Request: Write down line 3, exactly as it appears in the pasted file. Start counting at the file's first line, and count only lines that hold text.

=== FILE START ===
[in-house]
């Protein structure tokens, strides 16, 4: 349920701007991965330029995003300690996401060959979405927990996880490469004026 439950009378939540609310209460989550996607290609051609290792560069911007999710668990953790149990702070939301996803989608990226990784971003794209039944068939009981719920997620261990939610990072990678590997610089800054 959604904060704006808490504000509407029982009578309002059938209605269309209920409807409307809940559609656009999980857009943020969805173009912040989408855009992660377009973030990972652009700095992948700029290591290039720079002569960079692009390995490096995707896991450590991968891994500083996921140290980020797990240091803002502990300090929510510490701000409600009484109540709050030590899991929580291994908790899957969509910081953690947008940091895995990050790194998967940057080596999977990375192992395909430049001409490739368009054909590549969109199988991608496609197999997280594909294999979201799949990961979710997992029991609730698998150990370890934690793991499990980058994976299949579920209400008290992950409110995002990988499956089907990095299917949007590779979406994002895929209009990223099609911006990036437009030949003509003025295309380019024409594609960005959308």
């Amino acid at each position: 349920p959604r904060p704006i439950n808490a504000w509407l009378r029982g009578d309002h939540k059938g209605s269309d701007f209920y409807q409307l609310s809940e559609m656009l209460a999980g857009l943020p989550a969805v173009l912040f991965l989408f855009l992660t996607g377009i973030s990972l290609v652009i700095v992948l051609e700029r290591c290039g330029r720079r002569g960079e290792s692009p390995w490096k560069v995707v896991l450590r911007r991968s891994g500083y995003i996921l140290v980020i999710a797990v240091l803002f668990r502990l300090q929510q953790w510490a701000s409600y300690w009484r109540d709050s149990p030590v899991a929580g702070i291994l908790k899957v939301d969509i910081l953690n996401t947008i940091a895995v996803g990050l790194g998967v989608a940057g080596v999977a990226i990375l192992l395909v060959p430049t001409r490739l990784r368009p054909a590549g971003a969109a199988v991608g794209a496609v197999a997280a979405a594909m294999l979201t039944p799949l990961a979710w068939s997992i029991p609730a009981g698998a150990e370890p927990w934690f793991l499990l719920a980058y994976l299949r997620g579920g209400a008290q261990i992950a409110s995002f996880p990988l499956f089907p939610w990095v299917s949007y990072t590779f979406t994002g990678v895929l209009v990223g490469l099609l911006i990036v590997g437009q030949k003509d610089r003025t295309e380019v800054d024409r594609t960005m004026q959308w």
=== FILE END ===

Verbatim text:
């Amino acid at each position: 349920p959604r904060p704006i439950n808490a504000w509407l009378r029982g009578d309002h939540k059938g209605s269309d701007f209920y409807q409307l609310s809940e559609m656009l209460a999980g857009l943020p989550a969805v173009l912040f991965l989408f855009l992660t996607g377009i973030s990972l290609v652009i700095v992948l051609e700029r290591c290039g330029r720079r002569g960079e290792s692009p390995w490096k560069v995707v896991l450590r911007r991968s891994g500083y995003i996921l140290v980020i999710a797990v240091l803002f668990r502990l300090q929510q953790w510490a701000s409600y300690w009484r109540d709050s149990p030590v899991a929580g702070i291994l908790k899957v939301d969509i910081l953690n996401t947008i940091a895995v996803g990050l790194g998967v989608a940057g080596v999977a990226i990375l192992l395909v060959p430049t001409r490739l990784r368009p054909a590549g971003a969109a199988v991608g794209a496609v197999a997280a979405a594909m294999l979201t039944p799949l990961a979710w068939s997992i029991p609730a009981g698998a150990e370890p927990w934690f793991l499990l719920a980058y994976l299949r997620g579920g209400a008290q261990i992950a409110s995002f996880p990988l499956f089907p939610w990095v299917s949007y990072t590779f979406t994002g990678v895929l209009v990223g490469l099609l911006i990036v590997g437009q030949k003509d610089r003025t295309e380019v800054d024409r594609t960005m004026q959308w």